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By David Fogarty, Climate Change Correspondent, Asia
SINGAPORE (Reuters) - Asia Pacific leaders are backing away from a target of halving greenhouse gas emissions by 2050, pledging instead to "substantially" slash them by that date, the latest draft of their summit statement says.
The Asia Pacific Economic Cooperation (APEC) meeting in Singapore is the last major gathering of global decision-makers before a U.N. climate summit in Copenhagen in three weeks meant to ramp up efforts to fight climate change.
"The 50 percent reduction did appear in the draft, but it was very controversial," said Yi Xianliang, counsellor at the department of treaty and law at the Chinese Ministry of Foreign Affairs, who is negotiating in the climate talks.
"If the reduction was in this statement, it might have disrupted negotiations," Yi told a news conference, adding the decision to remove the target was a collective decision.
Hopes have largely been dashed that the Copenhagen meeting will yield a legally binding framework for a new climate deal. Arguments over targets have been a key stumbling block in U.N. negotiations and at other forums, such as the G8.
"I am sorry to say that the political commitment of some countries' leaders and governments are not reflected in the behaviour and actions of the negotiating teams," Li said, referring to the overall climate negotiations. He blamed a "bloc of developed countries" for the impasse.
While the APEC talks are not part of the troubled U.N. climate negotiations, any future emissions goals the 21 members adopt is crucial because the group is responsible for about 60 percent of mankind's greenhouse gas pollution.
"The clock is ticking to Copenhagen," Australia's Prime Minister Kevin Rudd earlier told a news conference. "But when you have gathered in Singapore economies which represent a large part of any final negotiated outcome for Copenhagen, this is an opportunity we cannot afford to miss."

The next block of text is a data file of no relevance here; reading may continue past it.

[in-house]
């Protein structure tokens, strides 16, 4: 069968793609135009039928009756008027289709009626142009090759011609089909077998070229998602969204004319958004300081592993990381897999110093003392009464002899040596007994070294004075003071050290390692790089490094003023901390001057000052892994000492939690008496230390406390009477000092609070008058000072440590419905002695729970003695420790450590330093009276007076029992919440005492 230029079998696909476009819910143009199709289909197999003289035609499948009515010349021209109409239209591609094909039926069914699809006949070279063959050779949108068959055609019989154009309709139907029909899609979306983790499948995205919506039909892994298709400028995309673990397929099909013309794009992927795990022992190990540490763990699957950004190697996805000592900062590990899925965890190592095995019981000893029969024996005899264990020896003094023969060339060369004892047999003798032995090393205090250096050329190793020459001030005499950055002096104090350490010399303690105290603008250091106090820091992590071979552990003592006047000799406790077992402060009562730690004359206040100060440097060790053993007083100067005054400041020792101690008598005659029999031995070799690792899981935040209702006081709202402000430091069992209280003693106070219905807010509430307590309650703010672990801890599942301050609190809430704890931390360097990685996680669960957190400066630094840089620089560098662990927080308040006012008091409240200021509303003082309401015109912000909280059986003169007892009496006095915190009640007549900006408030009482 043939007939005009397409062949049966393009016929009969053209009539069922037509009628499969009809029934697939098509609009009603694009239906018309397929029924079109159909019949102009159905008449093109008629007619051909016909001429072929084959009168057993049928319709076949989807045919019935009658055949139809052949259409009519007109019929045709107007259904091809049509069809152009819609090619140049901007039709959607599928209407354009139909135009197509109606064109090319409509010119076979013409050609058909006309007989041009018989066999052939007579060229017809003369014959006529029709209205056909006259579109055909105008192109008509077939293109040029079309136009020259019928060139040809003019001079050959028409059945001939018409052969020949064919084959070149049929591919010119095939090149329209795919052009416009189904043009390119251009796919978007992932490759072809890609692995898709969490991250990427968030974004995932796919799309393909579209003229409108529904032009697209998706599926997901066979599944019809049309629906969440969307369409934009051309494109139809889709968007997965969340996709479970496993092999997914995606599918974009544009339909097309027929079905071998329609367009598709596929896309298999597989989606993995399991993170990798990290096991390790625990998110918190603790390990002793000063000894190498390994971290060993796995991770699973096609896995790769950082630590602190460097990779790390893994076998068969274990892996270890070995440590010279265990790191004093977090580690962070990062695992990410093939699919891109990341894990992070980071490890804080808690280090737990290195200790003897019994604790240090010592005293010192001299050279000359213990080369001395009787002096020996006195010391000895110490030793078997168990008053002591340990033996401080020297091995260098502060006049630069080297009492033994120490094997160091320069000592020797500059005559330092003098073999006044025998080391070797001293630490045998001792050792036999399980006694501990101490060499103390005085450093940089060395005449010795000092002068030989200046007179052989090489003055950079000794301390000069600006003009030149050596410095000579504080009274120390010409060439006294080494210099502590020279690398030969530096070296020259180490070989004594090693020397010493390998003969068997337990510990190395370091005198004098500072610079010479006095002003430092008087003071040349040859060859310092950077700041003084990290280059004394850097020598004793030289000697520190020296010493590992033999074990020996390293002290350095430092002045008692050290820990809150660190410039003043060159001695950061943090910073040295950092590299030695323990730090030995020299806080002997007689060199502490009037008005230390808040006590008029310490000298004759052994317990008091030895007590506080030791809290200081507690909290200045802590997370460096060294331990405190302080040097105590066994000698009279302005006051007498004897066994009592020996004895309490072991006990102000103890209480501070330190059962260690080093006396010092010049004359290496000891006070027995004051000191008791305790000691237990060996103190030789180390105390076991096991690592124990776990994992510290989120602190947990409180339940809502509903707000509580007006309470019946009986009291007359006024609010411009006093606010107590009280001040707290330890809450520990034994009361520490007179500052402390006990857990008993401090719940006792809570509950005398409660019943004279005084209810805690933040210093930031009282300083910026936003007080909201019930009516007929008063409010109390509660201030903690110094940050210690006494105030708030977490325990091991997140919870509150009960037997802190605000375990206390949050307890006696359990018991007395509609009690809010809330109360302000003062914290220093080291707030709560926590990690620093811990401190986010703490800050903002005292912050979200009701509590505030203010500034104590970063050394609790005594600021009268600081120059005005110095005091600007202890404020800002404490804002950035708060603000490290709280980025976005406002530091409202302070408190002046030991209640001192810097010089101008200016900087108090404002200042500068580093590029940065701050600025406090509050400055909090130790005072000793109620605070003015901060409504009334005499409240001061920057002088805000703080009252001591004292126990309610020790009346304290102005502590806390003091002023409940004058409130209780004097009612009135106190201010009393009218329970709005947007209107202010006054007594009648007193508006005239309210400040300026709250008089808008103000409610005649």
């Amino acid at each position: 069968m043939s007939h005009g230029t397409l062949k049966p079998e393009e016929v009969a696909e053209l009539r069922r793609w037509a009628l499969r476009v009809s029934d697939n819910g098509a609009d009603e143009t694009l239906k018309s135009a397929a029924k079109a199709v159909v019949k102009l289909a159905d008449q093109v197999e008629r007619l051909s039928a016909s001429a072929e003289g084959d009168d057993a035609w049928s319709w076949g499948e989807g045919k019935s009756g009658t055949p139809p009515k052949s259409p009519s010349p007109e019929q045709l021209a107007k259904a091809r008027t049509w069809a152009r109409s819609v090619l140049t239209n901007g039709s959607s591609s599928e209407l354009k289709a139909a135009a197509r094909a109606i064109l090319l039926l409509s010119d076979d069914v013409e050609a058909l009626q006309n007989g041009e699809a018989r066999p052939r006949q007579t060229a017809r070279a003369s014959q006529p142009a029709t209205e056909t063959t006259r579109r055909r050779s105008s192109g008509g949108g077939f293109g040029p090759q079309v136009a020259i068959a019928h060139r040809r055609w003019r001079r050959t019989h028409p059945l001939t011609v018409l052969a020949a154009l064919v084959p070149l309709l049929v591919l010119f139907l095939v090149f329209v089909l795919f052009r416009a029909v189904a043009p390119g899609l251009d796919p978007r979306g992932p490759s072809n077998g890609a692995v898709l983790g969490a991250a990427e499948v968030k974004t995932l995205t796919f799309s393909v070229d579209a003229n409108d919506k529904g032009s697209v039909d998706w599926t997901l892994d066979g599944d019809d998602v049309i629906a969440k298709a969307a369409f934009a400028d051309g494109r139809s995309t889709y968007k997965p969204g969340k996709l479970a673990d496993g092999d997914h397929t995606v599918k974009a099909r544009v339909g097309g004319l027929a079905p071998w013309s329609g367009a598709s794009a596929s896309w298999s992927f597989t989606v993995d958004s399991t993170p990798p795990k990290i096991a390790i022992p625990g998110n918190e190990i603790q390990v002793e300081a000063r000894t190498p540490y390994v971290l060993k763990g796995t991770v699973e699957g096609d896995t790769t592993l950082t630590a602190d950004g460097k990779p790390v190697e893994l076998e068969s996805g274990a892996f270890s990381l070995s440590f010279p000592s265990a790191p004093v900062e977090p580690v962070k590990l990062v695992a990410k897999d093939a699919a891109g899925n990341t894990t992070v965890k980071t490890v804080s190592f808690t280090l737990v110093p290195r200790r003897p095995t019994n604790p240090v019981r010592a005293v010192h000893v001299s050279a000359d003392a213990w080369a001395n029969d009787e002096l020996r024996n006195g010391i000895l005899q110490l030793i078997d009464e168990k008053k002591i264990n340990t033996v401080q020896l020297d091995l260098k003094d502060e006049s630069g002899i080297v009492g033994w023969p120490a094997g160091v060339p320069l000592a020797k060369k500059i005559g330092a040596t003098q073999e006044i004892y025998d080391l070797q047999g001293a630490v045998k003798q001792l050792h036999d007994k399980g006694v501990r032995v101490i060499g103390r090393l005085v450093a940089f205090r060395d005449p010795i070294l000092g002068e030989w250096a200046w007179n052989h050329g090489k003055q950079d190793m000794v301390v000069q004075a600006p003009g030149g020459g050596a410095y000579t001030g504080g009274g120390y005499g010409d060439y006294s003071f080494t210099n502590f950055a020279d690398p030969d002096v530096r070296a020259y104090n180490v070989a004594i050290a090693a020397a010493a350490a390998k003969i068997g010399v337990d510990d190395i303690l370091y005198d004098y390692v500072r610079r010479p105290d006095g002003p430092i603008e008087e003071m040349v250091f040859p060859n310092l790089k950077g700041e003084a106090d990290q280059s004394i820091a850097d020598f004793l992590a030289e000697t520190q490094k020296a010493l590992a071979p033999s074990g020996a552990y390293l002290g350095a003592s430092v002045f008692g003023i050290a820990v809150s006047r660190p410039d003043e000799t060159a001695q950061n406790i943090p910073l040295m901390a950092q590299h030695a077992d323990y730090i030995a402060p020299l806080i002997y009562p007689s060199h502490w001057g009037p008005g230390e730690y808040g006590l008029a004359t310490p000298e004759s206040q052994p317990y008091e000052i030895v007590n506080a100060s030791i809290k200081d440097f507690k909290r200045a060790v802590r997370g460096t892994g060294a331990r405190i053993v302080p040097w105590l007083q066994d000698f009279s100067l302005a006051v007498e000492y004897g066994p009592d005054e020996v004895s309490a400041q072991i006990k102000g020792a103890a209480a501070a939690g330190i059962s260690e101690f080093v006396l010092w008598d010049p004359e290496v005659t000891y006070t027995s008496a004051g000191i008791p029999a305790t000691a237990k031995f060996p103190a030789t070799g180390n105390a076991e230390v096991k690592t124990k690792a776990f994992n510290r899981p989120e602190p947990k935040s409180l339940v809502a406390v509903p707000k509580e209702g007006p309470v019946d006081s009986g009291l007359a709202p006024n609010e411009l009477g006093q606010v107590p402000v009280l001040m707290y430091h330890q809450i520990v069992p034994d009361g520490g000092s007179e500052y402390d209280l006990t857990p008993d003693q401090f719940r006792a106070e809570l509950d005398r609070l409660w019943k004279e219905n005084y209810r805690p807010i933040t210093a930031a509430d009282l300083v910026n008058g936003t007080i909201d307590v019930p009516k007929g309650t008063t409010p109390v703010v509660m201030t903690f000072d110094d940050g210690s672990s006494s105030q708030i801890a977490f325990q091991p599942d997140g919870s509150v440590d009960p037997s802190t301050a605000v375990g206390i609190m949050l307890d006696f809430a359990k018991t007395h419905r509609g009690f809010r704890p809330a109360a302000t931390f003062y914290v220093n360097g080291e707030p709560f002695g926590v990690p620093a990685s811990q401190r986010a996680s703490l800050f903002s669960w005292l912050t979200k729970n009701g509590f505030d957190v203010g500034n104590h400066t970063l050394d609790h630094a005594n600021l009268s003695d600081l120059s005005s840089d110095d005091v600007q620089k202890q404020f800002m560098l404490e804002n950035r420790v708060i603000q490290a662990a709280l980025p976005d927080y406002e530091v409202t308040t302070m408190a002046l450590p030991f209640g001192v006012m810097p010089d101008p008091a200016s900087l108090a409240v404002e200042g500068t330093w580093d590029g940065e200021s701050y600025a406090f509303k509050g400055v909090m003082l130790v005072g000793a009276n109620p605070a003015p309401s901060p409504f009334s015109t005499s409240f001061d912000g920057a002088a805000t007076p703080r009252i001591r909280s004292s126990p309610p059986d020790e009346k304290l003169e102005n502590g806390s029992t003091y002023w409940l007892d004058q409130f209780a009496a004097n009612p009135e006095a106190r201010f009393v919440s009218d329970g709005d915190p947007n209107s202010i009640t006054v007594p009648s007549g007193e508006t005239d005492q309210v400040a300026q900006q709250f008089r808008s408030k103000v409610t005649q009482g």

APEC member China, the world's largest carbon emitter, says it won't take on binding emissions reduction targets until rich nations commit to tough reductions from 1990 levels by 2020.
On Saturday, APEC member South Korea gave the U.N. climate talks a small boost by opting for the toughest of three voluntary emission targets, choosing minus four percent from 2005 levels by 2020, a government source told Reuters in Singapore
Newly industrialised South Korea is not bound by the U.N.'s Kyoto Protocol to take on firm targets, but is under pressure to rein in the rapid growth of its carbon pollution.
The United States and Japan agreed on Friday they would aim to reduce their own greenhouse gas emissions by 80 percent by 2050 and back a global goal to halve emissions by mid-century.
Both are also APEC members and new Japanese Prime Minister Yukio Hatoyama has vowed to cut Japan's emissions by 25 percent from 1990 levels by 2020 -- if other major emitters such as China sign up to an ambitious U.N. deal to fight climate change.
The initial APEC draft leader's statement said "global emissions will need to ... be reduced to 50 percent below 1990 levels by 2050."
The latest draft says: "We believe that global emissions will need to peak over the next few years, and be substantially reduced by 2050, recognising that the timeframe for peaking will be longer in developing economies."
In July, the G8 failed to get major developing nations China and India to sign up to the goal of halving world greenhouse gas emissions by 2050.
Conservation group WWF said this week it was doubtful the minus 50 percent goal would be in the final APEC declaration.
"Normally it doesn't survive in these kinds of circumstances," said Kim Carstensen, head of WWF's global climate initiative.
He was referring to past objections from China and other big developing nations on adopting a 2050 emissions target unless rich nations adopt a 2020 target as well.
Developing countries blame rich nations for most of mankind's greenhouse gas pollution to date and say they should make major reductions first.
The APEC draft doesn't mention a 2020 target but does retain a goal of limiting the global average temperature increase to within 2 degrees Celsius.
(Additional reporting by Yoo Choonsik, Nopporn Wong-Anan and Lucy Hornby, Editing by Bill Tarrant and Dean Yates)

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